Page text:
Einstein's Chronotope: Universal (global) Space & Time. How to use those two categories. "Non-Aristotle" and "Anti-Aristotle" approaches. Plays without Plot, Characters and Conflict?

How do the six principles by Aristotle look like now (modern and postmodern)?

"Experimental Theatre from Stanislavsky to Peter Brook" by James Roose-Evans. Paperback by Universe Books.

The Theory of the Modern Stage, edited by Eric Bentley. This includes essays by Artaud, Brecht, Pirandello, Craig, Shaw, Yeats, Zola, Piscator, Hauser and Lukacs, among others. Other essays on Appia, Stanislavsky and Wagner are included too. Nothing as recent as Grotowski, however. The collection was first published in 1968 and was reprinted in 1990 by Penguin Books.
virtual theatre

Stage, Film, Webcast

Webman's Diary
& other productions
Physical Theatre
Theory of Spectatorship
Directing-ONLINE Fillmaking
Theory: film & theatre

SHOWS: 12th Night
Script Analysis Class

+ forum
GeoAlaska: Acting, Directing, Theory, Shows, Books
GeoAlaska: Theatre & Film

Directing, Acting, Drama
film books

Video, DVD, Amazon
Mining Film: links
Student Pages:
Instructions on Instructions

theatre books

acting, monologues
Classes: Aesthetics
Films&Movies Directory

Analysis and History
mailing list

& other nonfiction
Film Directing
Method: Acting III

If you are looking for "playwrighting pages" -- I do not have many of them. I write plays myself, but I do not teach playwriting. I have independent studies, but somehow didn't have formal classes in playwrighting. I think that if you want to learn the craft, you study great plays. Everything you need to know is in there.

Working on your scripts is working on yourself and, perhaps, class environment is wrong for that purpose. Even when it's just a seminar. Could it be a workshop? I guess...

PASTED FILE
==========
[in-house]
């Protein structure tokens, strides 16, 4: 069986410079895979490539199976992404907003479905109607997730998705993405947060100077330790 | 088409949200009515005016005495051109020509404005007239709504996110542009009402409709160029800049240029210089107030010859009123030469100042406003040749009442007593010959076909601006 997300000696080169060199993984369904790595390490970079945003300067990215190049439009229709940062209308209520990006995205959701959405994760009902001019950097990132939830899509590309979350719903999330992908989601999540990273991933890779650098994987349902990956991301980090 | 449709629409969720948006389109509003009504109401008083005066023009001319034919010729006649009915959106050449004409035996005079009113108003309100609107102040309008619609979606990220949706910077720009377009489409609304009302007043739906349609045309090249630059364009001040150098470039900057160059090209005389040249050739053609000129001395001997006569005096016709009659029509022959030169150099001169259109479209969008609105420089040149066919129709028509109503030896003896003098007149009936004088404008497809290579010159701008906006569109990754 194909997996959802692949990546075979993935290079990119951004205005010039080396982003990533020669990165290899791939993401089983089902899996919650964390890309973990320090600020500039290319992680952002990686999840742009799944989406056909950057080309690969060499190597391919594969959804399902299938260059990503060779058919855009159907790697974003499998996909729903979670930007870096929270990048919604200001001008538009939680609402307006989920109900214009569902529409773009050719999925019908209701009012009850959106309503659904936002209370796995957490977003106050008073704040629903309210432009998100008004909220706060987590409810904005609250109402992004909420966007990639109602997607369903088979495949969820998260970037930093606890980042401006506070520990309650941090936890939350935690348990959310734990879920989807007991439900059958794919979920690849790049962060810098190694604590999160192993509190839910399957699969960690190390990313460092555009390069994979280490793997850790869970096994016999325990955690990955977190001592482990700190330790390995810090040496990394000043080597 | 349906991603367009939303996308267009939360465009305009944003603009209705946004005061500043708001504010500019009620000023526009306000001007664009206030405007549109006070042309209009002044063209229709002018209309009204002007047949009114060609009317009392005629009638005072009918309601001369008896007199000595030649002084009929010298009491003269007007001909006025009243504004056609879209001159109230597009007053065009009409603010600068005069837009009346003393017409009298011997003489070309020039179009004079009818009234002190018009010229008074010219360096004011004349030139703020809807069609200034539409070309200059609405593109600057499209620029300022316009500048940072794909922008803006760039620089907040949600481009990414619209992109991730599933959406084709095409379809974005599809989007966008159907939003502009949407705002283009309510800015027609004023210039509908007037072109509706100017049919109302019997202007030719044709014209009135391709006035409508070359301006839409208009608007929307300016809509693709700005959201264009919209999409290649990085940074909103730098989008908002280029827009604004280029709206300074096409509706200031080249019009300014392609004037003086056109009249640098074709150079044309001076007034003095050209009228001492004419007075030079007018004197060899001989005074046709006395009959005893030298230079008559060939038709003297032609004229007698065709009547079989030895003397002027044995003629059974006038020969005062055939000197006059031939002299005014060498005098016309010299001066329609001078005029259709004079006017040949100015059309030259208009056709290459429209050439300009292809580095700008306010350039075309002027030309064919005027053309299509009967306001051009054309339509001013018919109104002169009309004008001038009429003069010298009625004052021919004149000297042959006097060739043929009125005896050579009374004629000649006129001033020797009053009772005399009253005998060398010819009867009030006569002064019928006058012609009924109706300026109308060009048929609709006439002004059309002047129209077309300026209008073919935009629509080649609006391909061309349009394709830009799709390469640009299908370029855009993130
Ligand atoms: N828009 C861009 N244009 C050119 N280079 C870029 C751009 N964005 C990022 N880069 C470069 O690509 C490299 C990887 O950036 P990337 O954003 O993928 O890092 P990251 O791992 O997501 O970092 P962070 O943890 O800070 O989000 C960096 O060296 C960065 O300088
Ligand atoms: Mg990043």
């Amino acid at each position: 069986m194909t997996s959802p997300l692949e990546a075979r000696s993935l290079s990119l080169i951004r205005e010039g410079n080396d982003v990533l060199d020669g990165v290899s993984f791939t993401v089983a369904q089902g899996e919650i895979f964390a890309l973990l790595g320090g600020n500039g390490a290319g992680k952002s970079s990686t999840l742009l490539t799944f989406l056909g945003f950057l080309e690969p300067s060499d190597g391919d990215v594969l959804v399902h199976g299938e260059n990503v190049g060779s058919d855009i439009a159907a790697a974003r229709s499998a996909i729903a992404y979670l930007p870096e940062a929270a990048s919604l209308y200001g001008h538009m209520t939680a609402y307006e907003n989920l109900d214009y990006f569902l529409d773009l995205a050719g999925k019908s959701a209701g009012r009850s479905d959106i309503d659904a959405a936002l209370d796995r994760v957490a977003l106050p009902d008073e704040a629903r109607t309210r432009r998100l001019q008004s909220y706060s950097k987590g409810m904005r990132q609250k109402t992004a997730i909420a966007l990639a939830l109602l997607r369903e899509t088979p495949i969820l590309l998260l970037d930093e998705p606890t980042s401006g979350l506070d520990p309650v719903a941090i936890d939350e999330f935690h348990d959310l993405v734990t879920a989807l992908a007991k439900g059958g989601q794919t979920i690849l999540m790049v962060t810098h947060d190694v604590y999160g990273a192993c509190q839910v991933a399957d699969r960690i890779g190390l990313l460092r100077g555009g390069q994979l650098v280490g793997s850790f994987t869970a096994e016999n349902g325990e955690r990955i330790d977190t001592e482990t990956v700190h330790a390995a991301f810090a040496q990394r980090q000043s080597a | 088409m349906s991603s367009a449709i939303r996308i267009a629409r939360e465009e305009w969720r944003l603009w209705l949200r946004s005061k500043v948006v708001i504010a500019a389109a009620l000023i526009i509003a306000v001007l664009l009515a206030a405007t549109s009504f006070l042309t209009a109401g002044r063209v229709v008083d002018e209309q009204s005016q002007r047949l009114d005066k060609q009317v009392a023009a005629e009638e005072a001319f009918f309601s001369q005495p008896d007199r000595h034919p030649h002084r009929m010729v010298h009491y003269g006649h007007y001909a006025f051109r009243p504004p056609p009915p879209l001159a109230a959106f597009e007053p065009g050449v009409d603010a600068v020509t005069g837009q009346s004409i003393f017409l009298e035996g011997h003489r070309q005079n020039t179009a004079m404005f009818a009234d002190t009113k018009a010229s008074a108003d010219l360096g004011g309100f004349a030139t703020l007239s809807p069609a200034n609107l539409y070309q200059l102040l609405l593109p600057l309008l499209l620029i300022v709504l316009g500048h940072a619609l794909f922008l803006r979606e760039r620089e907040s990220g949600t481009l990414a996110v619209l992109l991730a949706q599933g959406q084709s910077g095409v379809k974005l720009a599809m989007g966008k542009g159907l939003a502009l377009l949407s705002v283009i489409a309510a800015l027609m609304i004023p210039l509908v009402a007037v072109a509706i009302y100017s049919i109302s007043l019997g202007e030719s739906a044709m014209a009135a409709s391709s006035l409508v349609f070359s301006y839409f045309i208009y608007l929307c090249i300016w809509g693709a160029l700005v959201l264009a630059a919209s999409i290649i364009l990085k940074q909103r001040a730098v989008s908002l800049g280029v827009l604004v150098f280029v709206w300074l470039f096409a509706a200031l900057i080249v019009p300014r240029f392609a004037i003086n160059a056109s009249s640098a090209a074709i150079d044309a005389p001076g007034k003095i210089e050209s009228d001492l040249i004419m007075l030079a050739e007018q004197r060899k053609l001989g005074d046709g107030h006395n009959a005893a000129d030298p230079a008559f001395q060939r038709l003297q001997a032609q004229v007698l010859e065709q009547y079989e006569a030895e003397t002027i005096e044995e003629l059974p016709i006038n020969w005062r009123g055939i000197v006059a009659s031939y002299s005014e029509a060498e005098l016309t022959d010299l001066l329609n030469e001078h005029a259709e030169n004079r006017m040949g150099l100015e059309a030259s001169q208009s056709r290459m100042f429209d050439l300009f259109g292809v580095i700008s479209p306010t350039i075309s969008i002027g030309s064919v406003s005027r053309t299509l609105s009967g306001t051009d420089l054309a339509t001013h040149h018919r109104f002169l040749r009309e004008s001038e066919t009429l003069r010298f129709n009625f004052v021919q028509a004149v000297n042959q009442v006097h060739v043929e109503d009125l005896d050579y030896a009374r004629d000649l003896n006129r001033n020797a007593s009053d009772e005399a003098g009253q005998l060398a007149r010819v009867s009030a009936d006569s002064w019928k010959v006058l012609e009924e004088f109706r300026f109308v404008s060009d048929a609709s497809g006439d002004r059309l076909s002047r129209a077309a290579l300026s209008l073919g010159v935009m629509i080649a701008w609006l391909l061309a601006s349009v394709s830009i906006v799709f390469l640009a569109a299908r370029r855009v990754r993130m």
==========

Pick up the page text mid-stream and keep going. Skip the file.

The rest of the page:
To Think About (from the List):

Bruce A. McConachie, in "Historicizing the Relations of Theatrical Productions," in Reinelt & Roach's CRITICAL THEORY AND PERFORMANCE, uses Raymond Williams's categories of social relations in production in determining the social relations of various positions (producers, stars, etc.) in late 19th and early 20th centuries in American theatre.

He identifies stage directors in that era as "corporate professionals," like newspaper writers, who were essentially employees and could not copyright their work. Playwrights, on the other hand, he identifies "market professionals" who participate directly in the sale of their work. McConachie notes that "directors had and continue to exercise less independence than playwrights and far less than producers in the modern theatre.

He refers to a case described in "The Theatre" in 1906, in which one director accused another of stealing the configuration of a chorus line (his footnote refers the reader to the "Ben Teal File" in the Robinson Locke Collection at Lincoln Center Library).

It seems to me that this social elationship described by McConachie is at the heart of directors' increasing insistence that their work is their intellectual property.

Frank Kuhn
University of Southern Mississippi
Office: 601-266-6442


Both drama classes must be required for Directing Students!
Next: preface


Stage Directing
Shows as Showcases
Drama Analysis
Virtual Theatre

Shaw -- Pygmalion